Here’s what we found in looking at women of all ages:
- No reduction in heart disease in women taking HT (whether we looked at women free of heart disease, women with heart disease or all women together)
- Increased A way of expressing the chance of an event taking place, expressed as the number of events divided by the total number of observations or people. It can be stated as ‘the chance of falling were one in four’ (1/4 = 25%). This measure is good no matter the incidence of events i.e. common or infrequent. More of stroke (by a quarter) and blood clots (double) in women taking HT
But when we looked at the results according to the age of women, or by how long since their menopause that they started treatment, we found that in women who started HT less than 10 years after their menopause or who were younger than 60:
- Moderate quality evidence of a small reduction in the risk of dying
- Moderate quality evidence of a small reduction in the risk of heart disease
- High The certainty (or quality) of evidence is the extent to which we can be confident that what the research tells us about a particular treatment effect is likely to be accurate. Concerns about factors such as bias can reduce the certainty of the evidence. Evidence may be of high certainty; moderate certainty; low certainty or very-low certainty. Cochrane has adopted the GRADE approach (Grading of Recommendations Assessment, Development and Evaluation) for assessing certainty (or quality) of evidence. Find out more here: https://training.cochrane.org/grade-approach More of a small increase in the risk of blood clots
- Probable small increase in the risk of stroke
If these results were confirmed, this would mean that if 1000 women under 60 started HT we would expect 6 fewer deaths, 8 fewer episodes of heart disease and 5 extra blood clots over 7 years compared to 1000 similar women who did not start HT.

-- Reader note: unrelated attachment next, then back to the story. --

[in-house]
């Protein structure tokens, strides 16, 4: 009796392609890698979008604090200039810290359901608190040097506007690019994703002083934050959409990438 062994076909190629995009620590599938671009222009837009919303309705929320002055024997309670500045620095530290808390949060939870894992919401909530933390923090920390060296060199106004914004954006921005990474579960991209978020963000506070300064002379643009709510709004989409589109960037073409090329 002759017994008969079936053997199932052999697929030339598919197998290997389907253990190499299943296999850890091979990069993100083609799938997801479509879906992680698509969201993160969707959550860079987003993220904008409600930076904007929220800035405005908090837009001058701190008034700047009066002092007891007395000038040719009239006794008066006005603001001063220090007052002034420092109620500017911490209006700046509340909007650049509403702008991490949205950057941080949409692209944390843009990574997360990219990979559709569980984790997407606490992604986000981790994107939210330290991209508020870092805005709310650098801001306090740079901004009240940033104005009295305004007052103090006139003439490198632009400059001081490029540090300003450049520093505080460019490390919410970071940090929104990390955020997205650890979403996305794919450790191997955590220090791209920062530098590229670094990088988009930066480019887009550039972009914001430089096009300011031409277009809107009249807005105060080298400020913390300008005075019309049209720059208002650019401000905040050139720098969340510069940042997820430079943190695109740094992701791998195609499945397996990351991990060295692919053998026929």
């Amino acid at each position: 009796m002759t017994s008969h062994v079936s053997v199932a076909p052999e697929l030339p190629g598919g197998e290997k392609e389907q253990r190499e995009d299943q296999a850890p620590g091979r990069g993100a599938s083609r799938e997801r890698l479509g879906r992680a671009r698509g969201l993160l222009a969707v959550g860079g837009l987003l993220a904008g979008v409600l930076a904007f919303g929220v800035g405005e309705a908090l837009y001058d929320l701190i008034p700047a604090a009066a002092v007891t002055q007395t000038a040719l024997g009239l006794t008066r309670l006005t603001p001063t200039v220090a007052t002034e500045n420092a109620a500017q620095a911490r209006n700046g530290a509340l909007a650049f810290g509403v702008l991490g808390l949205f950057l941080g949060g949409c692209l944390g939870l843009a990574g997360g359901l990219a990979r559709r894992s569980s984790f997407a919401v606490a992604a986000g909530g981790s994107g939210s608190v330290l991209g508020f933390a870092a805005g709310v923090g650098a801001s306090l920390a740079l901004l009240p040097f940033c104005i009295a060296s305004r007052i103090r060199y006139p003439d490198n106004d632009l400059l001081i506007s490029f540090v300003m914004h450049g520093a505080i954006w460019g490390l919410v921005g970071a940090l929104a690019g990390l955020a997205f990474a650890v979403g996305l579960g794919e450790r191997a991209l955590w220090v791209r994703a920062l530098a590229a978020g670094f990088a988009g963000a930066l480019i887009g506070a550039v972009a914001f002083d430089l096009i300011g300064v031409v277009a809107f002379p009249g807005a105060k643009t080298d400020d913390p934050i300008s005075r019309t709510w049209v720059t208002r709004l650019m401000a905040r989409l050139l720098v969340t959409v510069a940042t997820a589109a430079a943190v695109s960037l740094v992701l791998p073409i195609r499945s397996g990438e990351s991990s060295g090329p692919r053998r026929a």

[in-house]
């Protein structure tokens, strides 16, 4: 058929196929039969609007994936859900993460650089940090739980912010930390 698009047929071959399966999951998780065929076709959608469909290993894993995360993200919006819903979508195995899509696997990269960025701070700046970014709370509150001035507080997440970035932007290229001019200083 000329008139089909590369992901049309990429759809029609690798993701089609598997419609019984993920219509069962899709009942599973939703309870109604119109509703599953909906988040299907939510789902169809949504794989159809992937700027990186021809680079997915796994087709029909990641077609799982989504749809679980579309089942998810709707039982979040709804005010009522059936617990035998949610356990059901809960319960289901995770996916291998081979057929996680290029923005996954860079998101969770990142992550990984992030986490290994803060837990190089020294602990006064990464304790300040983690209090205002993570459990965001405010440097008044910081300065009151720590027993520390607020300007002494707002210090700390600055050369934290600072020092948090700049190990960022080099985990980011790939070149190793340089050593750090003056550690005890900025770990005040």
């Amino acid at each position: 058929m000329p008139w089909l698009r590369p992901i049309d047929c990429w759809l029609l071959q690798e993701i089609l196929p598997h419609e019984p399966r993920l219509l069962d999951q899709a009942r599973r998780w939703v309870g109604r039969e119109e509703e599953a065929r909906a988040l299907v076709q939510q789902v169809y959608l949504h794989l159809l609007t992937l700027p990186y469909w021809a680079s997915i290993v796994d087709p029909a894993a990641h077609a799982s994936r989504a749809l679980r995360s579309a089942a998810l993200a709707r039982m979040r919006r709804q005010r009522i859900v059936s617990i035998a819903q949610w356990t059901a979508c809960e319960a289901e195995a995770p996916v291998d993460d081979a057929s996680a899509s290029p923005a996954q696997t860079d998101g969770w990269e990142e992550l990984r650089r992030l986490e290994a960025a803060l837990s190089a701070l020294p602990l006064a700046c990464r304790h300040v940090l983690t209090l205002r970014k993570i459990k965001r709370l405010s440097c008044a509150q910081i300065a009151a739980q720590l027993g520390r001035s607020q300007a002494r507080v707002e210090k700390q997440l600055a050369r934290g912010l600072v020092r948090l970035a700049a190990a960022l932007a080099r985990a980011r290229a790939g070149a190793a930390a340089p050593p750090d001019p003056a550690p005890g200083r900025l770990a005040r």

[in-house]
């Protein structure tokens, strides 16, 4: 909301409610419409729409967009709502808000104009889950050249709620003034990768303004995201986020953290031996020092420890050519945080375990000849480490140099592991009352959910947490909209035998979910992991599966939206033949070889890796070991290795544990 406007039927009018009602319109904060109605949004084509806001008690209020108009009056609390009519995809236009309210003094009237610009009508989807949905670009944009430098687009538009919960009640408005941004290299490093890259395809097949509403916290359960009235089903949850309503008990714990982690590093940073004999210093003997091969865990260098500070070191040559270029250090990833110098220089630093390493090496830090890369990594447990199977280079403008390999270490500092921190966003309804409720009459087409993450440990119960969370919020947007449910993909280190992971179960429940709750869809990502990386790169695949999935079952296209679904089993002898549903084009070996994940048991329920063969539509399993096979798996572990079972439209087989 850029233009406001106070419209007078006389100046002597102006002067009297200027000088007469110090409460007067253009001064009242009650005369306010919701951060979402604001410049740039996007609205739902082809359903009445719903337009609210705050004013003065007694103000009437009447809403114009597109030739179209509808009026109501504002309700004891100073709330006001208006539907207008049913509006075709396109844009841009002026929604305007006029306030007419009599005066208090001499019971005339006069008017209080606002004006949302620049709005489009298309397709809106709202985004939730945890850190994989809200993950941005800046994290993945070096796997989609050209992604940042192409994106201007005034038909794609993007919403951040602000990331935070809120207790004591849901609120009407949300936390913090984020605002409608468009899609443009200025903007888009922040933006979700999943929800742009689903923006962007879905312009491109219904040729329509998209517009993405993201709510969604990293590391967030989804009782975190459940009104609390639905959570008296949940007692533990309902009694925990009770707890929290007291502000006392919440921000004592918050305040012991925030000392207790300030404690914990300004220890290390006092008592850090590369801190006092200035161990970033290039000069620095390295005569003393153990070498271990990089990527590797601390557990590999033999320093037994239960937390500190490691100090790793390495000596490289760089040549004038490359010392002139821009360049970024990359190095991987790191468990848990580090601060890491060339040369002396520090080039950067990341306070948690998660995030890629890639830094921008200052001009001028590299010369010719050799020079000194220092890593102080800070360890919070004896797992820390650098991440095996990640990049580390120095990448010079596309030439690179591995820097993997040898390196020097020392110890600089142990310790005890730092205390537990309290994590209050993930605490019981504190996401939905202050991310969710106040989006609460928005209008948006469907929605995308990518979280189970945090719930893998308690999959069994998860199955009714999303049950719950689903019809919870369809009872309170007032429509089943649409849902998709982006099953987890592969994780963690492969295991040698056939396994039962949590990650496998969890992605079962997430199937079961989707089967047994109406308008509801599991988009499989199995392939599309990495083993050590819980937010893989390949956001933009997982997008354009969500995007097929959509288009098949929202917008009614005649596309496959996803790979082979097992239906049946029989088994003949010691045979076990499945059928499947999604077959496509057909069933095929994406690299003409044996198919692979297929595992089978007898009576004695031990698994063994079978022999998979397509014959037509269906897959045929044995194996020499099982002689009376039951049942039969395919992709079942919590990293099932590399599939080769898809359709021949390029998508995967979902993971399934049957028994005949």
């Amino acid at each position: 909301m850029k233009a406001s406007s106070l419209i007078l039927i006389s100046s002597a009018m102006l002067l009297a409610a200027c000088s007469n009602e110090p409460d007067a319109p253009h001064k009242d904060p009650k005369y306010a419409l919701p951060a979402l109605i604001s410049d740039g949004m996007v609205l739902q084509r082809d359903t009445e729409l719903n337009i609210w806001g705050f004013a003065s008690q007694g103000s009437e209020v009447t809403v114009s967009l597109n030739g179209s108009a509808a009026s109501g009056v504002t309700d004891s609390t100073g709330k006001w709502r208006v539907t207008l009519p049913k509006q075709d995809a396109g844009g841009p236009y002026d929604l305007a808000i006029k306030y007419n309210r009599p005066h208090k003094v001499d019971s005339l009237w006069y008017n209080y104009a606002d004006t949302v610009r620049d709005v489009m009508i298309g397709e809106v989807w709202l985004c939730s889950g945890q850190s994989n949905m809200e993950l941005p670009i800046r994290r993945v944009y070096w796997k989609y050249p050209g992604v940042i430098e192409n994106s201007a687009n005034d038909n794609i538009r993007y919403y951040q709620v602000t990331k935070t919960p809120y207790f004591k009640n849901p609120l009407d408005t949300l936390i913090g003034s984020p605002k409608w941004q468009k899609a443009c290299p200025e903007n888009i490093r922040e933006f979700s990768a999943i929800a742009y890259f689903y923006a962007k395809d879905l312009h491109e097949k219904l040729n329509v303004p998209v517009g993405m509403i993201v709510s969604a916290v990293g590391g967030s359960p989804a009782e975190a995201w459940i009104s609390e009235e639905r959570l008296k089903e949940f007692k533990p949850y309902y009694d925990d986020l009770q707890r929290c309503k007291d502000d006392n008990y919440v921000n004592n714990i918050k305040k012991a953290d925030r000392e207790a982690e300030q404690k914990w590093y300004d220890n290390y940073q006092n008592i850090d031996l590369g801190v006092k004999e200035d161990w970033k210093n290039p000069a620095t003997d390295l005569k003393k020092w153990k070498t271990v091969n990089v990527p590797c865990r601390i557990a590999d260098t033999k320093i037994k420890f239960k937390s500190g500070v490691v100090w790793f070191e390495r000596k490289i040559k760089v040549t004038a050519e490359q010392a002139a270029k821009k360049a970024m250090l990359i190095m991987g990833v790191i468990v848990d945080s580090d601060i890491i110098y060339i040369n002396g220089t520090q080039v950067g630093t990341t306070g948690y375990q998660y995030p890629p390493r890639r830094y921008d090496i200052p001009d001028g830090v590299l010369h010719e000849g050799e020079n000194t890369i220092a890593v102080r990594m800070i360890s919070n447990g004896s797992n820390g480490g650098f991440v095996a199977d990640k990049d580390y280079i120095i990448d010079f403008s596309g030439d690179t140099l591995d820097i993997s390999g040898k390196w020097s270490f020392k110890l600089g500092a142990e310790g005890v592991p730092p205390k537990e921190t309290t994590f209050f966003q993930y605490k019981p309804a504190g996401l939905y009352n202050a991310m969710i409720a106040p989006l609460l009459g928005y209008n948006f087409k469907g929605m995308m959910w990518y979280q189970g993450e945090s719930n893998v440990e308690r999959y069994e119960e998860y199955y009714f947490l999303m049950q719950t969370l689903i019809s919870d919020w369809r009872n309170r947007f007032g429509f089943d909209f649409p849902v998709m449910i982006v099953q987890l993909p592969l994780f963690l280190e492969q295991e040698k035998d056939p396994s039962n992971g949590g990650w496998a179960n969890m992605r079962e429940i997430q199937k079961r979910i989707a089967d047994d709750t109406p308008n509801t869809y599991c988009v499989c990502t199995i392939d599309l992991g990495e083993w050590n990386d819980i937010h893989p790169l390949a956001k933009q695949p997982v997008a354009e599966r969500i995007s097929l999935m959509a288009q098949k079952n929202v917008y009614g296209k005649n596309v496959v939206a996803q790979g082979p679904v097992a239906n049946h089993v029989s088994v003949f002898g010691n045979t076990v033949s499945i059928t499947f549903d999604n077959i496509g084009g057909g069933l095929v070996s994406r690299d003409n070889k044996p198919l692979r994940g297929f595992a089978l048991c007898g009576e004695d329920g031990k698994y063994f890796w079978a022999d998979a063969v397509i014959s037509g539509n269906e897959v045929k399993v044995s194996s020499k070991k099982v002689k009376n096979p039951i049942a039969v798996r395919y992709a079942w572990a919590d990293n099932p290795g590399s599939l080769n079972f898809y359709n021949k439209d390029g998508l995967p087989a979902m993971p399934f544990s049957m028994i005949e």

Where does this leave us?
These exciting findings need to be carefully considered. It is complicated when the same treatment offers benefits in some people but harm in others.
It is also important to consider that these trials were not designed to assess the effect of HT on different ages, this was looked at after the studies were finished and therefore we must be more cautious in accepting the results than if the study had been designed to answer this question.
The evidence is not yet strong enough to recommend HT for the primary purpose of reducing a woman’s risk of cardiovascular disease. However this may come when further trial (ELITE) is published in the near future. At present, this review allows women to be better informed on the cardiovascular Refers to serious adverse effects, such as those that threaten life, require or prolong hospitalization, result in permanent disability, or cause birth defects. More of HT when considering its use for the relief of menopausal symptoms.
Boardman HMP, Hartley L, Eisinga A, Main C, Roqué i Figuls M, Bonfill Cosp X, Gabriel Sanchez R, Knight B. Hormone therapy for preventing cardiovascular disease in post-menopausal women. Cochrane Database of In systematic reviews we search for and summarize studies that answer a specific research question (e.g. is paracetamol effective and safe for treating back pain?). The studies are identified, assessed, and summarized by using a systematic and predefined approach. They inform recommendations for healthcare and research. More 2015, Issue 3 . Art. No.: CD002229. DOI: 10.1002/14651858.CD002229.pub4.
The Cochrane Library, Wiley Press Room [online]. 2015. Hormone Replacement Therapy for postmenopausal women: does it help or harm your heart? [press release]. 10 March 2015. Available from: http://eu.wiley.com/WileyCDA/PressRelease/pressReleaseId-116682.html
Page last updated: 14 May 2019